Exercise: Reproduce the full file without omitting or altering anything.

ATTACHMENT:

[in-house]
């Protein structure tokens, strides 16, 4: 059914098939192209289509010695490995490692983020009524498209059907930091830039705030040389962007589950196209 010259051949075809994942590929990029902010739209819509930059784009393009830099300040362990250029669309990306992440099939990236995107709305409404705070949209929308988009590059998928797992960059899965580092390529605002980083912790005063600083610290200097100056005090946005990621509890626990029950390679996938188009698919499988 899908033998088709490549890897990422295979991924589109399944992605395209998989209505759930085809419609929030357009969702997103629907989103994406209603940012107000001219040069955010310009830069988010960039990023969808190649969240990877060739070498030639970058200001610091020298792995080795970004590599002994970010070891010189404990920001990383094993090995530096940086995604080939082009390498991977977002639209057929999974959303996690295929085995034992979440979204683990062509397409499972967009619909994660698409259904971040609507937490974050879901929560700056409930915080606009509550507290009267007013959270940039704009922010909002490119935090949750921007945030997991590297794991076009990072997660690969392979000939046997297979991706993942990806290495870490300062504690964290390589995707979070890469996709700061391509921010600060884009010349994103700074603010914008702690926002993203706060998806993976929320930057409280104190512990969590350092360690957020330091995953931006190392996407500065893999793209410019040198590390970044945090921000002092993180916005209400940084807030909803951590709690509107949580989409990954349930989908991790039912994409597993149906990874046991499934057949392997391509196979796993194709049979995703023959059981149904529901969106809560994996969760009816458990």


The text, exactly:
[in-house]
């Protein structure tokens, strides 16, 4: 059914098939192209289509010695490995490692983020009524498209059907930091830039705030040389962007589950196209 010259051949075809994942590929990029902010739209819509930059784009393009830099300040362990250029669309990306992440099939990236995107709305409404705070949209929308988009590059998928797992960059899965580092390529605002980083912790005063600083610290200097100056005090946005990621509890626990029950390679996938188009698919499988 899908033998088709490549890897990422295979991924589109399944992605395209998989209505759930085809419609929030357009969702997103629907989103994406209603940012107000001219040069955010310009830069988010960039990023969808190649969240990877060739070498030639970058200001610091020298792995080795970004590599002994970010070891010189404990920001990383094993090995530096940086995604080939082009390498991977977002639209057929999974959303996690295929085995034992979440979204683990062509397409499972967009619909994660698409259904971040609507937490974050879901929560700056409930915080606009509550507290009267007013959270940039704009922010909002490119935090949750921007945030997991590297794991076009990072997660690969392979000939046997297979991706993942990806290495870490300062504690964290390589995707979070890469996709700061391509921010600060884009010349994103700074603010914008702690926002993203706060998806993976929320930057409280104190512990969590350092360690957020330091995953931006190392996407500065893999793209410019040198590390970044945090921000002092993180916005209400940084807030909803951590709690509107949580989409990954349930989908991790039912994409597993149906990874046991499934057949392997391509196979796993194709049979995703023959059981149904529901969106809560994996969760009816458990």